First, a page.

Who doesn't love flowers? In addition to the fact that they're beautiful and (mostly) smell great, they make great photographic subjects, gifts and decoration, to name just a few of their uses. They also add a fun, colorful flair to many of the world's most popular destinations, from Japan's cherry blossom festivals in the spring, to rolling fields of blooming lavender during the summer in the south of France.
No matter when or where you want to travel, chances are there'll be some beautiful flowers blooming to perfume your trip. Here's a look at some of the most amazing flower tourism destinations around the world.
Bluebonnets in the Texas Hill Country
Even if you're not a native Texan, it's difficult to deny the beauty of the the bluebonnet, the state's official flower. Bluebonnets carpet the ground all over Texas during March and April, a spectacle that's particularly gorgeous in the aptly named Hill Country to the west of Austin and San Antonio.
A word of caution: While bluebonnets are beautiful and fun for the whole family, they're also a natural rattlesnake habitat. As a result, you should match sure the patch you want to take pics in is free and clear before you or your children scurry around in it.
Jacaranda in Pretoria, South Africa
You might've heard that South Africa has three capitals, but chances are you didn't know that Pretoria is one of them. Indeed, Pretoria is a city even South Africans tend to be ambivalent about, although they certainly know of its existence.
One thing about Pretoria that's anything but apathy-inducing, however, is the bright purple display of Jacaranda flowers that takes over the city every spring. Even if you don't plan to spend a lot of time in Pretoria, it's worth at least a day trip from Johannesburg in the spring months.
Japan's Cherry Blossoms
Cherry blossoms are much more than one of Japan's national symbols—among Japanese, cherry blossom viewing (officially known as "hanami") is practically a ritual and draws crowds that might seem more befitting of a major sporting event or Mariah Carey concert. Starting in Okinawa as early as January and continuing into late May in far northern Hokkaido, cherry blossom season is the perfect time to spend three weeks in Japan—or longer.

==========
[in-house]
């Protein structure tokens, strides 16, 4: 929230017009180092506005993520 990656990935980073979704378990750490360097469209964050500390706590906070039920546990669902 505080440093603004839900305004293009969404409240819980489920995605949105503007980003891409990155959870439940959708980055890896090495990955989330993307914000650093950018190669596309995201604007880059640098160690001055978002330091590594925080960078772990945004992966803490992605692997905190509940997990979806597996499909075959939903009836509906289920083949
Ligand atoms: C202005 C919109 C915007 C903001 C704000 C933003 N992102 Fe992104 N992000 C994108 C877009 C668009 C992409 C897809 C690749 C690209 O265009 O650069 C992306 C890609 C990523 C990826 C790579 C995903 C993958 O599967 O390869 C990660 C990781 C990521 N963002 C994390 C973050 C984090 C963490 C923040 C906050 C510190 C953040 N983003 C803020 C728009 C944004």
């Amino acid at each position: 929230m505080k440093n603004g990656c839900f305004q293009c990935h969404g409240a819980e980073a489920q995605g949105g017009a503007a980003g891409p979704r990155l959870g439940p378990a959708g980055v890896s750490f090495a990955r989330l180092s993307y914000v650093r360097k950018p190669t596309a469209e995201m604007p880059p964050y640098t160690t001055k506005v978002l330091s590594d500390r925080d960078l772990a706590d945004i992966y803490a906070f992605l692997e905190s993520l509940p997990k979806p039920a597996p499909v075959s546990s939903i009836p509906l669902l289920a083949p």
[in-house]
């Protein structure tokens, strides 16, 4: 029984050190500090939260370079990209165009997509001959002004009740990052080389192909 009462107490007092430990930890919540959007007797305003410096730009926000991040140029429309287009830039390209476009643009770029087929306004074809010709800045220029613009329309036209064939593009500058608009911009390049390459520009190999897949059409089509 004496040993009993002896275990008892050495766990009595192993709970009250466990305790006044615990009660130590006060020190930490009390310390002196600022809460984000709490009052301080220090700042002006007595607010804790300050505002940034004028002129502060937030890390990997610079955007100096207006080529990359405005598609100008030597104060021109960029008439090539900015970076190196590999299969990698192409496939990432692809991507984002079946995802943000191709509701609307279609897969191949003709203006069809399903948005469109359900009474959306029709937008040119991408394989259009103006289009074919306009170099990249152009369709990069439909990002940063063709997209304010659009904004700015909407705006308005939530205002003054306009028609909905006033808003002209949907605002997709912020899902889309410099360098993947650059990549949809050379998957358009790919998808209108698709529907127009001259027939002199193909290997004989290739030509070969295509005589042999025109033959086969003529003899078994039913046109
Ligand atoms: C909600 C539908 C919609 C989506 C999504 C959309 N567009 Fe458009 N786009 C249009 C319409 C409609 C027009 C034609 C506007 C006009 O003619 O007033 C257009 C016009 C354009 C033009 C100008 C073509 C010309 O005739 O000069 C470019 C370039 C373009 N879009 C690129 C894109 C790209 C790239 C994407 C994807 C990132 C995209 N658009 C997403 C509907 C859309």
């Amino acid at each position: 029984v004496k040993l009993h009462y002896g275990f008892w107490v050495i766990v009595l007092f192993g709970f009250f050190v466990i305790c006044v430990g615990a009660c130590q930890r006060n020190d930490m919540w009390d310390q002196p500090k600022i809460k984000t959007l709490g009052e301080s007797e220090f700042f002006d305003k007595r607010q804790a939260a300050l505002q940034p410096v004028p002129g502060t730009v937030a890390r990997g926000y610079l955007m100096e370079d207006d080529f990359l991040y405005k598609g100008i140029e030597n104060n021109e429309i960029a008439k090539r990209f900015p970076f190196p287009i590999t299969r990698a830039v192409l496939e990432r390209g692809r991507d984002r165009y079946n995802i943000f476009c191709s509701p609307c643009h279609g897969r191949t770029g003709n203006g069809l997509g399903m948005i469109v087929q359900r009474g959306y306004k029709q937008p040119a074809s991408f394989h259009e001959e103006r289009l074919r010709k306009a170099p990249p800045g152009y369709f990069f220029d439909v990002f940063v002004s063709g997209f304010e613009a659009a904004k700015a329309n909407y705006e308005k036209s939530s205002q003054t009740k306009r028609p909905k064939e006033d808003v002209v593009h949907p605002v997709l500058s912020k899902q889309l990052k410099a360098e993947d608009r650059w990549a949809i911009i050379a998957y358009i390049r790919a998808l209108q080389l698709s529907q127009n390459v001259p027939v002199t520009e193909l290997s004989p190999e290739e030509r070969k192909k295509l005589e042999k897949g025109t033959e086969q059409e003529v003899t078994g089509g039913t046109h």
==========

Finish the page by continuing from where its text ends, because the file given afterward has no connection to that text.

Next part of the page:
You should keep in mind, as the time of your visit to Japan approaches, that cherry blossoms can be fickle, in spite of how dedicated the teams who create the national sakura blooming forecast tend to be. A late freeze (or early warm day) can push the opening of the blossoms (and thus their "peak") backward or forward a few days, so leave some wiggle room in your itinerary to avoid disappointment.
Lavender Fields in the South of France
If you've ever walked by a L'Occitance en Provence store at the mall, or seen their advertisements in a magazine, then you've probably seen the image of lavender fields extending as far as the eye can see, to say nothing of their delightfully pervasive perfume. If you head to the south of France (specifically, the countryside just outside the city of Aix-en-Provence) in July or August, these advertisements come to life in delightful 3D reality.
Wisteria Tunnel in Kyushu, Japan
Japan, as you'll notice if you read TripSavvy with any regularity, is a common fixture among writers. When you walk through the Wisteria tunnel, on the country's southernmost big island of Kyushu, you'll understand why it deserves a separate entry, apart from the sakura. Indeed, Japanese wisteria is only a fraction as ubiquitous as cherry blossoms: The Wisteria tunnel is confined to a random public park not far from Fukuoka, a city you've likely never heard of before now.
Bangkok, Thailand's Flower Market
Of the many entries on this flowery list so far, all have concerned live flowers. Although the flowers at Pak Khlong Talat, a massive flower market (and the world's only 24-hour one, as of this writing) in Bangkok's Thailand are technically dead, you can't walk through the market's lively stalls, day or night, and feel any less than totally revitalized.
Another great thing about Pak Khlong Talat is how cheap it is. Cheap enough, in fact, that you can buy flowers there to decorate your hotel room for the duration of your stay and hardly notice the amount you've spent.